Posts tagged Rep. Ron Paul
This is too funny.
For readers who aren’t geeks of economics, “Keynesian” economics (say CANE ZEE AN) is a school of thought that worships white guys and believes they have scientifically larger brains, scoffs at foolish consumers, and seeks to cage and master an infinitely complex system (read: the economy) that can be tweaked, twisted and turned at the whims of their brilliant, all-knowing, godlike will–and without negative consequences or unexpected side-effects.
Yes I exaggerate (and believe in the unequivocal and complete equality of all mankind) but if you asked a room full of Austrian economists–who in my experience are funny guys–and true free-market pioneers that believe in your freedom to determine your life’s trajectory without the government telling you when, how or why to live your life, they’d probably agree with the above hyperbole.
If this is foreign or domestic to your own knowledge of the world, check out the short film/music video: The Fight of the Century Round Two. Pure genius; funny, true and masterfully produced.
The below video is brilliant–get wise folks or a smart ass with a blog is going to make you look retarded sooner or later!
He is a constant in a changing world, an emissary from an older America. A self-styled constitutional purist, he has for forty years been a voice in the wilderness. But now he has sparked a movement that has put him at the center of the struggle over what kind of country we want to be. But is America ready for his radical vision?
Now it’s time to go backstage. Down the narrow space between the back wall and the high blue curtain, washed by the white noise of eleven thousand overcaffeinated believers waiting in a huge ballroom filled to standing room, plus two overflow ballrooms where the man’s message will be received on giant screens. Here’s the door to the small drab room where assorted politicians wait to audition to be the future of America. And here’s Ron Paul, smiling and holding out his hand. “Nice to see ya,” he says.
“You seem a little busy.”
“Yeah, we’re just about to get ready here.”
On the other side of the cinder-block wall and high blue curtain, voices cry out one and two and then a sudden chorus, Ron Paul, Ron Paul, End the Fed, Ron Paul! Ron Paul! End the Fed! RON PAUL! RON PAUL! In another twenty minutes, he’ll walk out into the wall of lights and the crowd at this Woodstock for conservatives will explode in cheers and applause and shouts of Ron Paul! and End the Fed!, another step in his amazing journey from eccentric regional oddball to the red-hot center of the American debate — after a lifetime of ridicule and obscurity, sweet vindication indeed.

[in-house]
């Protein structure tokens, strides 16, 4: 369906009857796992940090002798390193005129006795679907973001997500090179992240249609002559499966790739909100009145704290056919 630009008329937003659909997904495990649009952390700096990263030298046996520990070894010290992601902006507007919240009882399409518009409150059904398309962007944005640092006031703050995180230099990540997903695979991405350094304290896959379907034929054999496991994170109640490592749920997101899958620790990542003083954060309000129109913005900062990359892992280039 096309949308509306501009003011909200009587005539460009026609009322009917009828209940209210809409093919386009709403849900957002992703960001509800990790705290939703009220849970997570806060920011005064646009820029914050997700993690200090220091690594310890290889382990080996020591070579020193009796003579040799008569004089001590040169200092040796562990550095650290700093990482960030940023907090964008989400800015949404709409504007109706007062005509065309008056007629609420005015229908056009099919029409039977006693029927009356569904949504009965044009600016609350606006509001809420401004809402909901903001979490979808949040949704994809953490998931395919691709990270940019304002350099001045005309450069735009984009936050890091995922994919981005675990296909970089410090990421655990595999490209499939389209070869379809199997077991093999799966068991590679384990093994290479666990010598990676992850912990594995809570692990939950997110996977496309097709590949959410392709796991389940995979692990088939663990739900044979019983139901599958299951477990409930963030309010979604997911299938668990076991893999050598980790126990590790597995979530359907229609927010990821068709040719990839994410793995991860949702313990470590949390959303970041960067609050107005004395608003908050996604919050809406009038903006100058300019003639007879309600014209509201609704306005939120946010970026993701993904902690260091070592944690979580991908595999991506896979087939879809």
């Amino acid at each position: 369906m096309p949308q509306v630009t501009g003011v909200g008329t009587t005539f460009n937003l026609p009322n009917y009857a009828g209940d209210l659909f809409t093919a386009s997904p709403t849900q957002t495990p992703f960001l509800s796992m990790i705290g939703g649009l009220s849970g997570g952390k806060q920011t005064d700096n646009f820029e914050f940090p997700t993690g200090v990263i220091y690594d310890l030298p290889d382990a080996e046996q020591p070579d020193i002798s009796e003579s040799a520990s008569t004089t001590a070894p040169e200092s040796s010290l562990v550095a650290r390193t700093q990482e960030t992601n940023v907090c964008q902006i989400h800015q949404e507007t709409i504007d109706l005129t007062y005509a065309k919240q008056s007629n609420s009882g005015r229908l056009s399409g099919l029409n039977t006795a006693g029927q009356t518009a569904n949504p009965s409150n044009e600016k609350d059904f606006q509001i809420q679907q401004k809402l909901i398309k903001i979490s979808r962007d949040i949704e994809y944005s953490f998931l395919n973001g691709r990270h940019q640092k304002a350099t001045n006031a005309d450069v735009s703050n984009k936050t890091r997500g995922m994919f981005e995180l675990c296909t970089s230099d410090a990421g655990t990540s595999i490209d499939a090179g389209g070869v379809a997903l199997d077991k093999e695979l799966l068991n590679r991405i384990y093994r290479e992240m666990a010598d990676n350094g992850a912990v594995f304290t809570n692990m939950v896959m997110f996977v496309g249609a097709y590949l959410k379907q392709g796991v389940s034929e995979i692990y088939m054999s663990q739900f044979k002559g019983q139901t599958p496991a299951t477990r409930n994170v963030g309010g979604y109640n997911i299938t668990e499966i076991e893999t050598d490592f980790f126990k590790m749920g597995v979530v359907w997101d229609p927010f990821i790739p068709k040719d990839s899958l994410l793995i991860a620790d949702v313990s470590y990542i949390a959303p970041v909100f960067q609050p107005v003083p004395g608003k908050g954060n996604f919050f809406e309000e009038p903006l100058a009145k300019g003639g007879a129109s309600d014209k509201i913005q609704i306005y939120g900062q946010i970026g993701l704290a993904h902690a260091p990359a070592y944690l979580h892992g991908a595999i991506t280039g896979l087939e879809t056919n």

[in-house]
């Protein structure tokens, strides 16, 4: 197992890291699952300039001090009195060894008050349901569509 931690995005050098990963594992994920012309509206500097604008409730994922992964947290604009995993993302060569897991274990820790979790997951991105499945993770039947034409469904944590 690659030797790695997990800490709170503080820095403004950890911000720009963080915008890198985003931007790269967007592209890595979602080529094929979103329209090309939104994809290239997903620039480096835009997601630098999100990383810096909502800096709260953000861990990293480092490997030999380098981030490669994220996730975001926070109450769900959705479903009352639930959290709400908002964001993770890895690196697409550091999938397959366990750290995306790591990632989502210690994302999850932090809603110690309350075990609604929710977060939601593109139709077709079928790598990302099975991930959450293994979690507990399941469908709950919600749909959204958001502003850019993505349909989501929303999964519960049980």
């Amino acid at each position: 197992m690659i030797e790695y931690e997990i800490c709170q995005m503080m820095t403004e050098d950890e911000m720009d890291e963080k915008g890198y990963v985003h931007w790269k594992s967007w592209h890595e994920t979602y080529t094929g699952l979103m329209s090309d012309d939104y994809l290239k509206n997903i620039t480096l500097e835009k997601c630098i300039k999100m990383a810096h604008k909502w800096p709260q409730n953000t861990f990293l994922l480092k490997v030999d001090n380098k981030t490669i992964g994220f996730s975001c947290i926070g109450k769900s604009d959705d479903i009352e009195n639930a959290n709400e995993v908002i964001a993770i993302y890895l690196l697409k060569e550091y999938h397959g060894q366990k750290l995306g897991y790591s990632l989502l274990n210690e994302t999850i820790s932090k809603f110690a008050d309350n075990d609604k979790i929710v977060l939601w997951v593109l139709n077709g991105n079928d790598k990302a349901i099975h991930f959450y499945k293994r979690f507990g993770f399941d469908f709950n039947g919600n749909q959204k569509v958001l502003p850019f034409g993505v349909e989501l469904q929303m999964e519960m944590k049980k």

Now he sits back down, pulling a padded office chair up to a round linoleum table. He’s small and trim as a ten-year-old, with an unshakable air of small-town decency, and his expression seems to have just two settings: In repose, at seventy-five years old, with white hair and dark emphatic eyebrows and those deep bags slashed across his cheekbones, he’s every inch the stern patriarch. But when he smiles, his features soften and suddenly he’s Tom Sawyer cruising the neighborhood on his beloved Schwinn.
Preframe: Paul Ryan’s budget is still a fat, bloated embarrassment to the republic of America. If I had another few decades of wisdom, character and an unassailably proven track record of Constitutional integrity, here’s what my response to Ryan’s budget might look like: Ron Paul Bashes Paul Ryan’s Budget, Calls Big Government ‘King’
Article: Did someone move the 2012 election to June 1? We ask because President Obama’s extraordinary response to Paul Ryan’s budget yesterday—with its blistering partisanship and multiple distortions—was the kind Presidents usually outsource to some junior lieutenant. Mr. Obama’s fundamentally political document would have been unusual even for a Vice President in the fervor of a campaign.
The immediate political goal was to inoculate the White House from criticism that it is not serious about the fiscal crisis, after ignoring its own deficit commission last year and tossing off a $3.73 trillion budget in February that increased spending amid a record deficit of $1.65 trillion. Mr. Obama was chased to George Washington University yesterday because Mr. Ryan and the Republicans outflanked him on fiscal discipline and are now setting the national political agenda.
Mr. Obama did not deign to propose an alternative to rival Mr. Ryan’s plan, even as he categorically rejected all its reform ideas, repeatedly vilifying them as essentially un-American. “Their vision is less about reducing the deficit than it is about changing the basic social compact in America,” he said, supposedly pitting “children with autism or Down’s syndrome” against “every millionaire and billionaire in our society.” The President was not attempting to join the debate Mr. Ryan has started, but to close it off just as it begins and banish House GOP ideas to political Siberia.
Mr. Obama then packaged his poison in the rhetoric of bipartisanship—which “starts,” he said, “by being honest about what’s causing our deficit.” The speech he chose to deliver was dishonest even by modern political standards.